The sale of do-it-yourself genetic testing kits – bought over the internet and then sent off for laboratory analysis and sold on the basis of assessing personal risk of diseases or of clearing up paternity battles – will remain unregulated despite concerns over their accuracy.
The UK's Human Genetics Commission will today publish new guidelines for the sale of "direct-to-consumer" genetic testing kits, which have surged in popularity in recent years as the technology to test for genetic susceptibility to diseases such as Huntington's and breast cancer have become more affordable.
However the new guidelines remain voluntary and carry no penalties if they are breached.
The guidelines – which state that tests for serious hereditary diseases should only be provided with the offer of counselling both before and after testing – come after controversy earlier this year in the US in which the Food and Drug Administration stepped in to regulate five leading genetic testing service providers.
One company, 23andMe, sent inaccurate information to 96 clients after a tray of samples was misplaced in a laboratory. The mistake left one client believing that her son was not her own, while another was led to understand that she was of African origin while the rest of her family is Caucasian.
The lack of governmental oversight of direct-to-consumer genetic testing has attracted outspoken criticism from scientists.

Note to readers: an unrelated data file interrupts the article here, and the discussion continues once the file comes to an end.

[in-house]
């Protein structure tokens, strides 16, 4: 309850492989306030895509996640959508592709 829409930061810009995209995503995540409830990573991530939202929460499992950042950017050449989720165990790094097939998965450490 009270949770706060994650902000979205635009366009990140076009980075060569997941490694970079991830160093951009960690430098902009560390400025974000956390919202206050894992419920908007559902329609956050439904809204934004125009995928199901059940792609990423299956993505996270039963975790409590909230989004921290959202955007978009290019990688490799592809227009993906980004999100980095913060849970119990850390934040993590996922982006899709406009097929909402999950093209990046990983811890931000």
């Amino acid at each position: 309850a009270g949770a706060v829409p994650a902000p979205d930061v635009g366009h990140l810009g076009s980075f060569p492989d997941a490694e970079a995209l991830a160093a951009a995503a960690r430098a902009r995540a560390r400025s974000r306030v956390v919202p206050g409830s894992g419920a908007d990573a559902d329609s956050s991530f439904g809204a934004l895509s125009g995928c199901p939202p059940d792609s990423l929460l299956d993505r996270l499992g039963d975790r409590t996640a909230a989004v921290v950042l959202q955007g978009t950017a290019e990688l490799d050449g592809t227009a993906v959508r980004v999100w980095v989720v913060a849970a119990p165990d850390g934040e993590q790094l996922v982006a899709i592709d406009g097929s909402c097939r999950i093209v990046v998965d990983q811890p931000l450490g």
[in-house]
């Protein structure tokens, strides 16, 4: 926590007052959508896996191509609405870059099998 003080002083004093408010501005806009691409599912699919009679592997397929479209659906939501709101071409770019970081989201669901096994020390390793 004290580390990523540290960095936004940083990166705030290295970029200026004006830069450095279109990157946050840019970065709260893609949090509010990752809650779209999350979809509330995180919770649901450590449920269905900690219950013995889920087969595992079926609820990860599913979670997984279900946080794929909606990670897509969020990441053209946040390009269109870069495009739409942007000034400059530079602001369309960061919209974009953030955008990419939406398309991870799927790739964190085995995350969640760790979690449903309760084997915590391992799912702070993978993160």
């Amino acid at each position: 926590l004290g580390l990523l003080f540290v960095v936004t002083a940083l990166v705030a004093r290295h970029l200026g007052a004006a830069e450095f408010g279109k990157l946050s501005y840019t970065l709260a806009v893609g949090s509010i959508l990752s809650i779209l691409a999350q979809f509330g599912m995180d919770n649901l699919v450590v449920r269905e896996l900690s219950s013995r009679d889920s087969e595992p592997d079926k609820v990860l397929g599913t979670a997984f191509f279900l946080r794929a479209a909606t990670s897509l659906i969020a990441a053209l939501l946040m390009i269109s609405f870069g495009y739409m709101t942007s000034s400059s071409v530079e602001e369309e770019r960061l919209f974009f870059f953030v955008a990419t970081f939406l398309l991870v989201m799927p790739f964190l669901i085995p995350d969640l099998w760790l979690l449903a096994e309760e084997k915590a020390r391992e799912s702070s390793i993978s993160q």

Although today's guidelines are voluntary, it is hoped that they will encourage companies to sign up to basic principles of consent, data protection and scientific rigour.
Dr Frances Flinter, the HGC Commissioner who chaired the international expert group that developed the principles, said: "Direct-to-consumer tests covering everything from hereditary illnesses to ancestry research are now available over the internet from companies in the USA and Europe.
"Some tests can cause considerable surprise or concern to those taking them – or give false reassurance. Some are of doubtful value, to say the least. To cover this international market we need a set of 'off-the-shelf' principles that can be used everywhere."
Companies in the UK are now offering to test large numbers of genes and making claims that the tests will offer people considerable insight into future health risks.
In 2008, the HGC met with "direct-to-consumer" genetic testing providers, patient representatives and professional bodies to discuss concerns that some tests may be not be precise, have little basis in science and offer false hope to consumers, as they surrender vast amounts of sensitive personal genetic information to be accumulated and stored.
It was agreed then that a framework of principles be developed.